Horsesmouth has been offering client-letter templates since 2008. To help you easily customize these letters for your clients, we offer these guidelines for editing and using them. Quick-start tips are below, and you’ll find “Your Client Letter Template Kit,” our complete guide for creating client letters or articles from the templates, in the Resources box below at right.
You can click here to download a Word file of this month’s letter template, which is also shown below for your convenient review.
Your Client Letter Template Kit
Here’s a step-by-step guide to quickly send your clients a compelling, informative, and personal letter—monthly or quarterly.
Client Letter for March: Calming a Pandemic of Fear
Give clients an objective, fact-based perspective on the coronavirus and its impact on the markets with this customizable letter template. Then offer guidance on getting started with investing to those who have people in their lives they’d like to help.
Client Letter for February: The SECURE Act—Big Changes to How We Save for Retirement
Review the SECURE Act changes most likely to affect clients with this month’s letter template, as well as touching on the recent uncertainty hanging over the markets due to the viral outbreak centered in China.
Quick-start editing guide
If you want to use this template as the basis for your own monthly letter to clients, here’s what to do:
- Download the Word file.
- Save-as using a new file name (so you will still have the original as a backup).
- Print the full article from the Word file and complete steps 4 through 6 on paper.
- Line-through parts you want to delete.
- Note where you want to add or rewrite content.
- Note any changes to headlines or subheads.
- Open your copy of the Word file (not the original). Using the printed version as reference, delete content first. Then add or rewrite content. Edit headlines and subheads last.
- Print out the edited version and proofread it for any typographical errors.
It has been a difficult month for investors. Since the February 19th peak, the S&P 500 Index has shed 34% to its most recent low (St. Louis Federal Reserve). That’s roughly in line with the average bear market pullback (LPL Research), with bear markets being defined by at least a 20% sell-off.
However, the rapid decline in the major stock market indexes has been unsettling. The 34% drop occurred in just over one month. It’s unprecedented.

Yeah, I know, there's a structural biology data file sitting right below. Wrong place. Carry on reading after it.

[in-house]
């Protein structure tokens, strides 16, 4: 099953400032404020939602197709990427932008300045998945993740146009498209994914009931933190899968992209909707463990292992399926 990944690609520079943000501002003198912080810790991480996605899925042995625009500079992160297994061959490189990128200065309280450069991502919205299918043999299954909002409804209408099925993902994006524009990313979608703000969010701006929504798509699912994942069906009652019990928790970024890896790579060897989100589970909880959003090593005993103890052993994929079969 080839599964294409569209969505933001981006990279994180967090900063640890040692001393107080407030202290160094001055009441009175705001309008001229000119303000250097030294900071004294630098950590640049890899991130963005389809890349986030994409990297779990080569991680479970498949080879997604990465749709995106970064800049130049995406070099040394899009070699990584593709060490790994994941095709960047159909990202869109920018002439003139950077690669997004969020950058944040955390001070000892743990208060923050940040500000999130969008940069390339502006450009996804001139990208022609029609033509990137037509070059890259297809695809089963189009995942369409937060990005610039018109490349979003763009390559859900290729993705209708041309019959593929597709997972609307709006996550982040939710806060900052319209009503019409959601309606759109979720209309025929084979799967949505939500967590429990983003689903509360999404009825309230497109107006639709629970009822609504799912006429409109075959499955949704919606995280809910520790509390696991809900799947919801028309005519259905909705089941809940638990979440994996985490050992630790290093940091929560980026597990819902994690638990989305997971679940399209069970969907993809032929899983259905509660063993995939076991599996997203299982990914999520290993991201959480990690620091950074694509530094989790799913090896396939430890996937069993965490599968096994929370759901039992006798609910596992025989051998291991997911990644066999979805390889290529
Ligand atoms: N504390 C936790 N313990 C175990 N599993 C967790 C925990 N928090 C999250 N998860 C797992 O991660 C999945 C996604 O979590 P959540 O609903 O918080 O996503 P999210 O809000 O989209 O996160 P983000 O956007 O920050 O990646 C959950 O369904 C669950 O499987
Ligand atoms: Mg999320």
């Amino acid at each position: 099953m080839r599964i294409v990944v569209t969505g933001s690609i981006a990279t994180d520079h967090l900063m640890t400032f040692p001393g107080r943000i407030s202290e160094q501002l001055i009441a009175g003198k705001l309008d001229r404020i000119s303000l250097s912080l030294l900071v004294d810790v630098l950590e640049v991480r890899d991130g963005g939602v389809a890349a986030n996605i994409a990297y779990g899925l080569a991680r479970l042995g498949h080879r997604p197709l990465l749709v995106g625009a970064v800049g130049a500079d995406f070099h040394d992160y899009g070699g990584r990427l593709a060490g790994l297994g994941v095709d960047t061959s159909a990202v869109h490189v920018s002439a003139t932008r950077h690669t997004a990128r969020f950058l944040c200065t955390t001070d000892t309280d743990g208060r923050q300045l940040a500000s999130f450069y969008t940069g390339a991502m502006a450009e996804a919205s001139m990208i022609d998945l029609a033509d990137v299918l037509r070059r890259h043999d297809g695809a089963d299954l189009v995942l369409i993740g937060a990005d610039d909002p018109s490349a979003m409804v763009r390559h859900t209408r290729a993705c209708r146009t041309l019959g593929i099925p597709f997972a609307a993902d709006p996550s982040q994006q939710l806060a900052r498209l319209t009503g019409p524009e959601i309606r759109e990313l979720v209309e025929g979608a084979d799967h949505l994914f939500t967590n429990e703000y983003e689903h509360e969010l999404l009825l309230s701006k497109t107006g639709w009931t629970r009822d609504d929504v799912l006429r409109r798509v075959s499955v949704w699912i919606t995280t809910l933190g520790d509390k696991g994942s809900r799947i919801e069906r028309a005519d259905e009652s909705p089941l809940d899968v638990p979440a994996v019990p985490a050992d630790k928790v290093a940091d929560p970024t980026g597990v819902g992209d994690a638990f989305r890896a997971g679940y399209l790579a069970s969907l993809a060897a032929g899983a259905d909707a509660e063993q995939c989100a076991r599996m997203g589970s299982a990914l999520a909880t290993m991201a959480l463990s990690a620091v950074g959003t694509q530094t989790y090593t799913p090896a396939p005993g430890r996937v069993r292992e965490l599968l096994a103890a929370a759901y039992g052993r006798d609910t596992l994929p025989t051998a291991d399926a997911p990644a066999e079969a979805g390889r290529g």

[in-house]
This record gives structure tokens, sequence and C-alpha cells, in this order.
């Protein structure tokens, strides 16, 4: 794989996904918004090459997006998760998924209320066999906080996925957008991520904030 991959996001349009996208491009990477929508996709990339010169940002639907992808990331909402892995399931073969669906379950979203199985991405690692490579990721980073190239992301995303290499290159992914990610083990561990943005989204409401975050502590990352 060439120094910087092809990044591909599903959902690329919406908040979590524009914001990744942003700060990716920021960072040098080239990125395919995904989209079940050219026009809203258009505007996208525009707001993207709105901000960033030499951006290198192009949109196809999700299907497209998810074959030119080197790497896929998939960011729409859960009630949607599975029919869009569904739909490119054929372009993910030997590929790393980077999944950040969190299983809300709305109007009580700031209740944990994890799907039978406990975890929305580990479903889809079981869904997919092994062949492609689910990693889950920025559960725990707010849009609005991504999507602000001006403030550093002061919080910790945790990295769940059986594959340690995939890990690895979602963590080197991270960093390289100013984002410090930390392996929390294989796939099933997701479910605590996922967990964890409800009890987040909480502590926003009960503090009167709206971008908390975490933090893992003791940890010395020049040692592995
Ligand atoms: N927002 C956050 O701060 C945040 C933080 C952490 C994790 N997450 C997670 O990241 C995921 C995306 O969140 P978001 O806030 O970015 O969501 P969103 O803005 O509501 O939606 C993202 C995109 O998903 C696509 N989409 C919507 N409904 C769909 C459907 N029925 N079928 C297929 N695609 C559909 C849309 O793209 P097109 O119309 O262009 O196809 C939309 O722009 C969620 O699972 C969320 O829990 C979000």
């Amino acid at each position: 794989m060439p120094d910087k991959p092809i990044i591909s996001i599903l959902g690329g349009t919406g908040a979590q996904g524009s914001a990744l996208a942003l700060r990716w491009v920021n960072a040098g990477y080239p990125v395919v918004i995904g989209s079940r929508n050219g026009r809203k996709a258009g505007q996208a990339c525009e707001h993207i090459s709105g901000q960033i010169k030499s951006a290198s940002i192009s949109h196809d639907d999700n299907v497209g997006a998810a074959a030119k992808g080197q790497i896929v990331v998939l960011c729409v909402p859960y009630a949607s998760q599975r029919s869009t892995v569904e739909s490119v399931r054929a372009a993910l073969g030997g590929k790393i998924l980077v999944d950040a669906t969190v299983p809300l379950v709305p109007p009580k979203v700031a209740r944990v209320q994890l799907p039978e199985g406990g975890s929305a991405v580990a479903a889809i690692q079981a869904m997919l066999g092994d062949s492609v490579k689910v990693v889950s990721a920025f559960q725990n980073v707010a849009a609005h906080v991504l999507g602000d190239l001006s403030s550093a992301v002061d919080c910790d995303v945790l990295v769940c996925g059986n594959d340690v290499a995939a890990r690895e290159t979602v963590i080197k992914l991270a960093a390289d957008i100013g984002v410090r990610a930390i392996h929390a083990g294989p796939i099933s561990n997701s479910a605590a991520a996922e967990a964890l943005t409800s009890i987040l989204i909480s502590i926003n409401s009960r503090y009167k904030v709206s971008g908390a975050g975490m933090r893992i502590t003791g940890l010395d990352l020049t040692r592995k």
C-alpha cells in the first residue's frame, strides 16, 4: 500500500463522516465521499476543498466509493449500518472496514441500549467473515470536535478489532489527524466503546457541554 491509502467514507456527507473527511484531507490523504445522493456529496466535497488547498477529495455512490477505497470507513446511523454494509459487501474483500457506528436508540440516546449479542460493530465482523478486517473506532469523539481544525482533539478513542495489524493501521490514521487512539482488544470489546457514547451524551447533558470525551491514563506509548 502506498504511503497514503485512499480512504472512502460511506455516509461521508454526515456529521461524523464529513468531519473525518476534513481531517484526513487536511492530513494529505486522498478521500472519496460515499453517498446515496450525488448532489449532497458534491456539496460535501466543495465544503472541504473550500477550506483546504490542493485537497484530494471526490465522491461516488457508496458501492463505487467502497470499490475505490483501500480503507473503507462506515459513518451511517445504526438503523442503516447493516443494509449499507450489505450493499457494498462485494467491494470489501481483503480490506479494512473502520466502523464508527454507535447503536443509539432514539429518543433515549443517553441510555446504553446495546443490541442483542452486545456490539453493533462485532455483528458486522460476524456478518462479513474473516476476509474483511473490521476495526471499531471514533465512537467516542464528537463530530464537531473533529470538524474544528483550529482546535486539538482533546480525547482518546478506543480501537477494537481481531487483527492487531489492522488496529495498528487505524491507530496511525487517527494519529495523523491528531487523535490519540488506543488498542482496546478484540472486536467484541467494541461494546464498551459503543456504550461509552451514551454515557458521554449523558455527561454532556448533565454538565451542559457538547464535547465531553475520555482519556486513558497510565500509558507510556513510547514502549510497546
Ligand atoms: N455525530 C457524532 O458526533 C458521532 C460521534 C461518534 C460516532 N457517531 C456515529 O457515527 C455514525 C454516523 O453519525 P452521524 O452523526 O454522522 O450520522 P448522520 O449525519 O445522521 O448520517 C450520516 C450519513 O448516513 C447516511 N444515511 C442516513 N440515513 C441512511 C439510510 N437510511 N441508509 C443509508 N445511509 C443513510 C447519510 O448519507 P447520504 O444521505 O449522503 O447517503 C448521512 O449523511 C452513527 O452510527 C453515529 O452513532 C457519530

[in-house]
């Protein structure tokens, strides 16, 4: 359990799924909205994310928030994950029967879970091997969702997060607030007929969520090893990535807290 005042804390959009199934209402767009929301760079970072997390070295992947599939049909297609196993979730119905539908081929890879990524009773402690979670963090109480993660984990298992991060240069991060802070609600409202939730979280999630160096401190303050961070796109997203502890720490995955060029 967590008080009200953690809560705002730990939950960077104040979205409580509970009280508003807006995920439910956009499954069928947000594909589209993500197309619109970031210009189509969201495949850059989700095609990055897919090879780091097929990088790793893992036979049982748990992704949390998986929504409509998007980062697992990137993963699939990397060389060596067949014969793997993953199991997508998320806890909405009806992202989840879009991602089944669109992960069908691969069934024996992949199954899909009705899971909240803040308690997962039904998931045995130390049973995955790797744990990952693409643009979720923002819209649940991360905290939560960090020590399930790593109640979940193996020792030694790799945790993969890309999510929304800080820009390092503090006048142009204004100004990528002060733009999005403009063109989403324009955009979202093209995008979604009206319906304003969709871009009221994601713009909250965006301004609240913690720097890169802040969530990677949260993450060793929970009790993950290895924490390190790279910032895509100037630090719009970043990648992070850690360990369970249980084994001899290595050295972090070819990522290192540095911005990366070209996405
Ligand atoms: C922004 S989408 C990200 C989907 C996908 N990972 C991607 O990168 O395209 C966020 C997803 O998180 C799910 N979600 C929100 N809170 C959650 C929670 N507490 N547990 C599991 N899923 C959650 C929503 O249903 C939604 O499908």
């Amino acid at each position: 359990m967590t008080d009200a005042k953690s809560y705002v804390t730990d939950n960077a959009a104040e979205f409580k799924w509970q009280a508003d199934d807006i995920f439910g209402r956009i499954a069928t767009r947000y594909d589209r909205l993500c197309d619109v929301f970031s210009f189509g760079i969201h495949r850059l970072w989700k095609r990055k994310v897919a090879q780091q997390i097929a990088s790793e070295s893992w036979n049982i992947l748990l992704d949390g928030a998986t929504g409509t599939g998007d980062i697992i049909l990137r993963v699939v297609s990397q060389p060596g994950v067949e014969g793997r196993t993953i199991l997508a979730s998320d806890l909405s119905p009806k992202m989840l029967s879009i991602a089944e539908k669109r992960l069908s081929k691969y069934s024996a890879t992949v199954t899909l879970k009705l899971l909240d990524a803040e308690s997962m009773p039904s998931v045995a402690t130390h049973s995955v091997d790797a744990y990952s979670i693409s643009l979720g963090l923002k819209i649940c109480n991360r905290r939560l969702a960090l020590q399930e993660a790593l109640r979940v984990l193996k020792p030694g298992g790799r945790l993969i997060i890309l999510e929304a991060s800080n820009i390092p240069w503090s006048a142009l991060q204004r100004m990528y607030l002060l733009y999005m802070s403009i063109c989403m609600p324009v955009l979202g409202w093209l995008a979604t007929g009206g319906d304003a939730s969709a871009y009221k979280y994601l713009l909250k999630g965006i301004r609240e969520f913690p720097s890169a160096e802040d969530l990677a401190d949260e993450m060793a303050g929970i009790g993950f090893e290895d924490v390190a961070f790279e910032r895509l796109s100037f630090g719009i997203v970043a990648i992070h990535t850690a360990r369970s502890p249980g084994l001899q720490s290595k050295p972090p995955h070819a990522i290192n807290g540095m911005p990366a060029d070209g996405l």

But what we are seeing in the economy is without precedent, too. There is an enormous amount of uncertainty. Many industries that require person-to-person interactions are being shut down. And many of the service-related companies that remain open have seen a significant drop in traffic.
Since there is no modern precedent on which to model economic forecasts, the second-quarter projections for GDP have been incredibly wide. If we connect the dots, the economic uncertainty has translated into earnings uncertainty which in turn has translated into incredibly volatile markets.
A government-induced economic coma
In order to slow the spread of the pandemic, the government has encouraged social distancing, and several states have ordered lockdowns or strict shelter-in-place mandates. You may go outside to exercise or head to the grocery store, but there is a ban on social gatherings, which would spread the virus.
While social distancing will slow the spread of COVID-19, the economic impact has been unparalleled. In a way, the government is putting key sectors of the economy in a coma, as it hopes to stem the spread of the virus. When health and safety dictate, the goal is to bring the ‘patient’ out of the coma.
But policymakers aren’t expecting the economy to bounce back on its own. If shutdowns are encouraged or enforced, policy is being put into place to revive the patient when the time comes.
The government response to soften the expected economic blow has been extraordinary and goes well beyond what we saw during the 2008 financial crisis.
The Federal Reserve has not only dropped the fed funds rate to zero, but it has implemented several programs designed to support Treasury bonds, investment-grade corporate bonds, commercial paper (short-term IOUs issued by the largest corporations), money market funds, mortgage-backed securities, and municipals.
Further, a new program designed to support small- and medium-sized businesses will be forthcoming.
During the financial crisis, the Fed’s focus was on Wall Street and critical credit markets. Today, the scope of support extends well beyond Wall Street and into Main Street.
Meanwhile, Congress has passed and the President has signed a $2 trillion stimulus bill.
In addition to mitigating some of the damage from surging layoffs, the Federal Reserve and the Federal government are trying to put a foundation in place that will support a robust economic recovery.
Will it work? Much depends on the duration and severity of the recession and the path of the virus.
Road to recovery
I see four steps that are important.
- A massive response by the Federal government and the Federal Reserve. I think we can check that box. While continued volatility is likely, a modest rebound from March’s low was fueled by the Fed and the $2 trillion stimulus plan.
Other pieces of the recovery puzzle include:
- A peak in new U.S. cases and subsequent decline.
- An effective treatment and vaccine.